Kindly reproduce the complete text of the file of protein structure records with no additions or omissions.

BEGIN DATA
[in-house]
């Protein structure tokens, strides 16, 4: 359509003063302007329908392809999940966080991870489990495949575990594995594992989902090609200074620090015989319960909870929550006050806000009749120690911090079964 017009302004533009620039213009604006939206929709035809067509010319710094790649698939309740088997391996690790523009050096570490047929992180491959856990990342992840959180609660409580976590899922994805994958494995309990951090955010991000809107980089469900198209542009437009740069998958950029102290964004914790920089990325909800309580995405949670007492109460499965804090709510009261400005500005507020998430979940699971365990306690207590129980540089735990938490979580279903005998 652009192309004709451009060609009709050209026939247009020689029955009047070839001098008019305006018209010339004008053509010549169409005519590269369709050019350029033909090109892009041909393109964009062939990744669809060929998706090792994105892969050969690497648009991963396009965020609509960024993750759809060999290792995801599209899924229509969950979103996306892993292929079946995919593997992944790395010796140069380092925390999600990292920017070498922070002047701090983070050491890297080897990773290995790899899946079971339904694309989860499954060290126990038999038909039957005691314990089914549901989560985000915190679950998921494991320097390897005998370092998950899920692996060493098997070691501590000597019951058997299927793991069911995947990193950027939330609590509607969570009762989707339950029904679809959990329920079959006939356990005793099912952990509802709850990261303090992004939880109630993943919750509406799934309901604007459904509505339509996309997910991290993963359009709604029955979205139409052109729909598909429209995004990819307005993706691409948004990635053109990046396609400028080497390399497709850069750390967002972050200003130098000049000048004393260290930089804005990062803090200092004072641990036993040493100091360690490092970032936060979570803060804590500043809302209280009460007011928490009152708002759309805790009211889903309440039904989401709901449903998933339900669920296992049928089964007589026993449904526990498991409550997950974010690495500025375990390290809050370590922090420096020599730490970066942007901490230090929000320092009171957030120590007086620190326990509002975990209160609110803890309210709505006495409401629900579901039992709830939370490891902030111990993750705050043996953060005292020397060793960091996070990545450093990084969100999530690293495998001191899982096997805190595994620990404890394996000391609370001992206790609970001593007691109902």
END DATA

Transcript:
[in-house]
């Protein structure tokens, strides 16, 4: 359509003063302007329908392809999940966080991870489990495949575990594995594992989902090609200074620090015989319960909870929550006050806000009749120690911090079964 017009302004533009620039213009604006939206929709035809067509010319710094790649698939309740088997391996690790523009050096570490047929992180491959856990990342992840959180609660409580976590899922994805994958494995309990951090955010991000809107980089469900198209542009437009740069998958950029102290964004914790920089990325909800309580995405949670007492109460499965804090709510009261400005500005507020998430979940699971365990306690207590129980540089735990938490979580279903005998 652009192309004709451009060609009709050209026939247009020689029955009047070839001098008019305006018209010339004008053509010549169409005519590269369709050019350029033909090109892009041909393109964009062939990744669809060929998706090792994105892969050969690497648009991963396009965020609509960024993750759809060999290792995801599209899924229509969950979103996306892993292929079946995919593997992944790395010796140069380092925390999600990292920017070498922070002047701090983070050491890297080897990773290995790899899946079971339904694309989860499954060290126990038999038909039957005691314990089914549901989560985000915190679950998921494991320097390897005998370092998950899920692996060493098997070691501590000597019951058997299927793991069911995947990193950027939330609590509607969570009762989707339950029904679809959990329920079959006939356990005793099912952990509802709850990261303090992004939880109630993943919750509406799934309901604007459904509505339509996309997910991290993963359009709604029955979205139409052109729909598909429209995004990819307005993706691409948004990635053109990046396609400028080497390399497709850069750390967002972050200003130098000049000048004393260290930089804005990062803090200092004072641990036993040493100091360690490092970032936060979570803060804590500043809302209280009460007011928490009152708002759309805790009211889903309440039904989401709901449903998933339900669920296992049928089964007589026993449904526990498991409550997950974010690495500025375990390290809050370590922090420096020599730490970066942007901490230090929000320092009171957030120590007086620190326990509002975990209160609110803890309210709505006495409401629900579901039992709830939370490891902030111990993750705050043996953060005292020397060793960091996070990545450093990084969100999530690293495998001191899982096997805190595994620990404890394996000391609370001992206790609970001593007691109902």